Tracking animals’ responses to the challenges of nature

Animal biologist Ivy Schoepf wants to see similar research opportunities available to more people.

Anna Schmidt - 23 January 2023

Photo of Ivy Schoepf
Photo by John Ulan

At just 13, Ivy Schoepf chose to apply for science high school. That choice took her from her small hometown in Italy to countries around the world, researching animal biology in Africa, Europe and North America. Now an assistant professor at Augustana Campus, Schoepf studies how animals cope with disease and competition. She’s keen to ensure more students get access to the same experiences that shaped her career.

How do you describe your work in one or two sentences

Nature constantly presents individual animals with challenges. My research focuses on understanding how individuals cope with the challenges of disease and competition.
 

What did you want to be when you were in Grade 3?

I wanted to be an archeologist. I grew up watching Raiders of the Lost Ark and it’s still my favourite movie.
 

When did you know you wanted to be a biologist?

Deep down I have always known I wanted to be a biologist. I loved collecting stickers of animals as a child and reading about all the different species. I made the formal decision to be a biologist at 13, when I had to apply for science high school in Italy. There was no turning back.
 

What’s one big problem you want to address or goal you want to achieve?

I would like to help make field biology more inclusive. I have been lucky to travel to different parts of the world, meet amazing people and see unique wildlife. I would like to see more people from less affluent backgrounds afforded similar opportunities.
 

What’s your favourite thing so far about Augustana?

I love how everyone is welcoming and approachable. I have met incredible, supportive people.
 

How do you see the Augustana community playing a role in your work?

Augustana is unique in that every day I have a chance to rub shoulders with colleagues in other fields of study. It creates an ideal situation for establishing interdisciplinary collaborations. I am looking forward to developing my research to be truly holistic and integrative.
 

What’s the best advice you’ve ever received?

Follow your passion and don’t let anyone tell you cannot do something.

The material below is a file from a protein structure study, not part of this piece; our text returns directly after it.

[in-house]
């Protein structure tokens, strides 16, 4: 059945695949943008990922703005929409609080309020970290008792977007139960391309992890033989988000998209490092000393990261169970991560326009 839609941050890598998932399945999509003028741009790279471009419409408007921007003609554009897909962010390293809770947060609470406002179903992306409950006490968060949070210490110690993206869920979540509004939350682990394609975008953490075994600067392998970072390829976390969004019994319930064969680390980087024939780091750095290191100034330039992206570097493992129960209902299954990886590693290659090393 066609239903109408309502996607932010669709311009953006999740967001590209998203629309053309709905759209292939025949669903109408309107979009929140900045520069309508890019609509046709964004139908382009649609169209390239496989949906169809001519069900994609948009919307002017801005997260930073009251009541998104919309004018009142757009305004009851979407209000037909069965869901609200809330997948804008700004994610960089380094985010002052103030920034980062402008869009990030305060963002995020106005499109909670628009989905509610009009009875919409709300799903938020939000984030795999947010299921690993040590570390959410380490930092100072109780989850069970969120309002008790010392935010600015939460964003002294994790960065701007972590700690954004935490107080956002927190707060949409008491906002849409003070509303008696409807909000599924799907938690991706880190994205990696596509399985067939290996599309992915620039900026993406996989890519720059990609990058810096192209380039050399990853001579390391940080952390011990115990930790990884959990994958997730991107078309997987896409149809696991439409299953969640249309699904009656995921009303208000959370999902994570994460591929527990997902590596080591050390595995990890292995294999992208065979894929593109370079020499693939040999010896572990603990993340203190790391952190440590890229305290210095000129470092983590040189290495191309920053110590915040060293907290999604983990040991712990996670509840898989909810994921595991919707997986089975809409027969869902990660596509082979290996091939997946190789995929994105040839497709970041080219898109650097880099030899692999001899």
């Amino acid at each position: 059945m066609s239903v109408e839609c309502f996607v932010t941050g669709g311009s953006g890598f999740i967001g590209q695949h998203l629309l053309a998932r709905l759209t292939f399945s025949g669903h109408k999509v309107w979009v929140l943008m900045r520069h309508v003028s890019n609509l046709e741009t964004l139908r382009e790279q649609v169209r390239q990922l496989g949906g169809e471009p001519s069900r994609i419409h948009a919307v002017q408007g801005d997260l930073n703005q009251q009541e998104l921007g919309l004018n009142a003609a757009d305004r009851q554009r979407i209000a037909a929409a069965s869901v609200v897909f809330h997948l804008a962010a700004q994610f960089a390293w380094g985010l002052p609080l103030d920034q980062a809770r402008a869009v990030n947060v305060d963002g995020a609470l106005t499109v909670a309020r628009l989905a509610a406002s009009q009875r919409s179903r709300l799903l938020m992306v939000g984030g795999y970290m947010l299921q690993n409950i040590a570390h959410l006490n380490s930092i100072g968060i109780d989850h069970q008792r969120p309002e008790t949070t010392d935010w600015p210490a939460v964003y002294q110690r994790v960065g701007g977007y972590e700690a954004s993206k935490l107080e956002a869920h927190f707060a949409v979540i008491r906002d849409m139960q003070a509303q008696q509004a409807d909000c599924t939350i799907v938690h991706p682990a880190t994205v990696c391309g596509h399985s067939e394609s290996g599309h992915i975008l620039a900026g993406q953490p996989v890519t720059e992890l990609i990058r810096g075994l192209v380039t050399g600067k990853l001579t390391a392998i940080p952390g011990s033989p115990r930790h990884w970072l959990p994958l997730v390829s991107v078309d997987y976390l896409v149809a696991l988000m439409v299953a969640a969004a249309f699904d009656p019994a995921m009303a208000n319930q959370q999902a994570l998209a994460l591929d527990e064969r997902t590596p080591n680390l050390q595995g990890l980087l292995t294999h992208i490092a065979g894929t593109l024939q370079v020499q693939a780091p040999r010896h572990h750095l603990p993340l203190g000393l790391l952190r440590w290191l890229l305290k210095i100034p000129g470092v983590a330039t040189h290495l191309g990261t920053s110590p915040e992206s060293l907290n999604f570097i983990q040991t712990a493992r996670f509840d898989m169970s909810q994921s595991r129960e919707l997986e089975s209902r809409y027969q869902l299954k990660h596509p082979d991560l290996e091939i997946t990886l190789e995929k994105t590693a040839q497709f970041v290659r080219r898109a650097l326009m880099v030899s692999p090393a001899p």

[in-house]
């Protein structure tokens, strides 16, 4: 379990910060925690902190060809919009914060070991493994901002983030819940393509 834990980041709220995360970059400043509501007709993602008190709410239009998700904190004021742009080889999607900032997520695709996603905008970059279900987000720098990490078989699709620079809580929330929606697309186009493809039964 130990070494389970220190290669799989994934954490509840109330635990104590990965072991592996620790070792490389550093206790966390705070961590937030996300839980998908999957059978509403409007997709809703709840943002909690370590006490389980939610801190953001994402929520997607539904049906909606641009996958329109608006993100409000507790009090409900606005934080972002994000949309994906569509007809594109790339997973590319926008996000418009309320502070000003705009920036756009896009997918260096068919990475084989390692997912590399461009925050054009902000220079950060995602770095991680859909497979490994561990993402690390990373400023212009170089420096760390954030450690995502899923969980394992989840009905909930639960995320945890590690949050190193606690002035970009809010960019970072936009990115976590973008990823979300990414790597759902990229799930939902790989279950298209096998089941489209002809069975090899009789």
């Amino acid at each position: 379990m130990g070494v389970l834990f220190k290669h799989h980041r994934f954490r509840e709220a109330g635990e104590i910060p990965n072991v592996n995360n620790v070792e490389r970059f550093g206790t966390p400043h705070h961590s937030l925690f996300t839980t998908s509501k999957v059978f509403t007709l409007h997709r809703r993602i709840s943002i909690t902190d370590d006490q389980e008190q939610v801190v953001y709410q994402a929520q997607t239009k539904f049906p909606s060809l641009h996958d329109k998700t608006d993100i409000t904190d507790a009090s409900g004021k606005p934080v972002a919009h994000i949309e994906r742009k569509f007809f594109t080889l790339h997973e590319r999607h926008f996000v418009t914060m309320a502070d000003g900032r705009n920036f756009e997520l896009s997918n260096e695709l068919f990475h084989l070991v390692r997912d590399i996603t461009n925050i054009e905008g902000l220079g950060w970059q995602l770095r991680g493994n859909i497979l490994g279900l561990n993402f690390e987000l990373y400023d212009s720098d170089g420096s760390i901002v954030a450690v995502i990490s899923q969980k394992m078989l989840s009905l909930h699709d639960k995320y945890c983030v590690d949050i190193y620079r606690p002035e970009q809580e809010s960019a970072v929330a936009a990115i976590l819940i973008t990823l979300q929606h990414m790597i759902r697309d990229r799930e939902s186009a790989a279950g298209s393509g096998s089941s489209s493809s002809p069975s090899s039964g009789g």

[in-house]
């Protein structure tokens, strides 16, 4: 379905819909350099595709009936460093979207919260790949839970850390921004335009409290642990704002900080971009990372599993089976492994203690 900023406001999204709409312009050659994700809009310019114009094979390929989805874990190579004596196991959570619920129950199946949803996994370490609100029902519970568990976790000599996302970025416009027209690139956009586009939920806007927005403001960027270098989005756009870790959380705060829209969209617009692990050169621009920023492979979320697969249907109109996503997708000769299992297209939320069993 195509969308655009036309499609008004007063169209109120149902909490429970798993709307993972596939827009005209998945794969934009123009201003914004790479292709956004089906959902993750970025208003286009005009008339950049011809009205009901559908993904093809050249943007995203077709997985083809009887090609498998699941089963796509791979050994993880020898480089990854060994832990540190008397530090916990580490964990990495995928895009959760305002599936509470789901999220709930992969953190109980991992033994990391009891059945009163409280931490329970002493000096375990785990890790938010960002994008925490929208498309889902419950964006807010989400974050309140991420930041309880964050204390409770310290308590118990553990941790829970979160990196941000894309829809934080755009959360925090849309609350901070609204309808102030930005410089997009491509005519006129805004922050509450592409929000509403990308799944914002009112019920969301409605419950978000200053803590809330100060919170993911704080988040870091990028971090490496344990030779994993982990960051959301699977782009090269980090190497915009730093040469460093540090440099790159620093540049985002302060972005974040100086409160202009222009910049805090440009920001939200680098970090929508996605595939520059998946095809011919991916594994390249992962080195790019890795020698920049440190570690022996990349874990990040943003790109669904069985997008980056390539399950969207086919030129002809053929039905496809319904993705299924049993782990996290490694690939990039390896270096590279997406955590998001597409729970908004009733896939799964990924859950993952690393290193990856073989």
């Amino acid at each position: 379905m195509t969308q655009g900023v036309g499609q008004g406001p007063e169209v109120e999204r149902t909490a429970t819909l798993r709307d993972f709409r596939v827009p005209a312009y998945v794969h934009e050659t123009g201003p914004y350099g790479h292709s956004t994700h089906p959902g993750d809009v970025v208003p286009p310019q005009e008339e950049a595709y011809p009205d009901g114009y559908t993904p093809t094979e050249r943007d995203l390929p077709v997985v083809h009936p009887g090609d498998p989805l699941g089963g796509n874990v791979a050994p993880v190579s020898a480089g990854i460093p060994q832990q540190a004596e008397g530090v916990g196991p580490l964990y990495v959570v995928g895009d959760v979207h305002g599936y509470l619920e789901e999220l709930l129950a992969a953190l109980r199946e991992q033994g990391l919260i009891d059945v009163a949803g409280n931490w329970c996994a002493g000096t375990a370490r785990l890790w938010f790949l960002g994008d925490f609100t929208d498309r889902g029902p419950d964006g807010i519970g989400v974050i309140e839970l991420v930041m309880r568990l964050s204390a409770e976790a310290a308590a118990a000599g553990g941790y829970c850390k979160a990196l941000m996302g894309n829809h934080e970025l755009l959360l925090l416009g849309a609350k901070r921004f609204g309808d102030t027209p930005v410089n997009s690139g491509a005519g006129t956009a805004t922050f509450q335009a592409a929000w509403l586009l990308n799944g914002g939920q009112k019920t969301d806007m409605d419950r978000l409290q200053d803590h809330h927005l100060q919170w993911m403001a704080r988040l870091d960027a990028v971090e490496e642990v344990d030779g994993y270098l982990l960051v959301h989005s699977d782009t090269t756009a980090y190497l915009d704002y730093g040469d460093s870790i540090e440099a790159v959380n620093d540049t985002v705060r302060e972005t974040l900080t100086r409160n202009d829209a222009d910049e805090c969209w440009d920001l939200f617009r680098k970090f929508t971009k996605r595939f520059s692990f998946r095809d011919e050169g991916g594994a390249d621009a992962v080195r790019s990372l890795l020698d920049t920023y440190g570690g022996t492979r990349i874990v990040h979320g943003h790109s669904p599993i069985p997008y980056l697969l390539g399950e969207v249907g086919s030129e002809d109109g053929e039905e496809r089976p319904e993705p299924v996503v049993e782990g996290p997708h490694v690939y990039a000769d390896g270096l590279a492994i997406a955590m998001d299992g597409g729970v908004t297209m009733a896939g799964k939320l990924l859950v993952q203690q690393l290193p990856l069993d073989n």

What’s the worst fashion or hair decision you’ve made?

Possibly dying my hair green. As a teenager I was into punk. I loved Green Day and the Sex Pistols.
 

What’s the last show you binge-watched and loved?

Severance. It’s a new-age psychological thriller. I love watching tv shows and movies that keep you at the edge of your seat. I guess what I like about Severance in particular is that it is very current. It is a critique of modern society’s over-reliance on technology and of modern working conditions.
 

What’s the best book you’ve ever read?

I read many great books, so I don’t know if I have one specifically. All Quiet on the Western Front by Erich Maria Remarque is among the best books I have read. It shows the inhumanity of war.
 

Where did you grow up and what do you love about your hometown?

I grew up in a small Italian town at the foot of the Alps, nestled between lakes and wine country. I love the mountains there and hiking in the forests.
 

You can invite anyone — alive or dead, real or fictional — to dinner. Who would it be and why?

George Harrison. I would love to hear his stories about his time as a member of the Beatles.
 

More about Ivy Schoepf

I am an animal biologist with an interdisciplinary, collaborative and highly inclusive research portfolio that spans three continents (Africa, Europe and North America). I started my science career with a BSc in zoology at Queen Mary University of London in the United Kingdom, followed by an MSc in conservation at University College London and a PhD in natural sciences at the University of Zurich in Switzerland. While I was based in Switzerland, I collected data in Africa, spending up to 10 months at a time in the field over almost 10 years. In 2016, I moved to Canada for my second postdoctoral appointment at Queen’s University, where I started working with birds.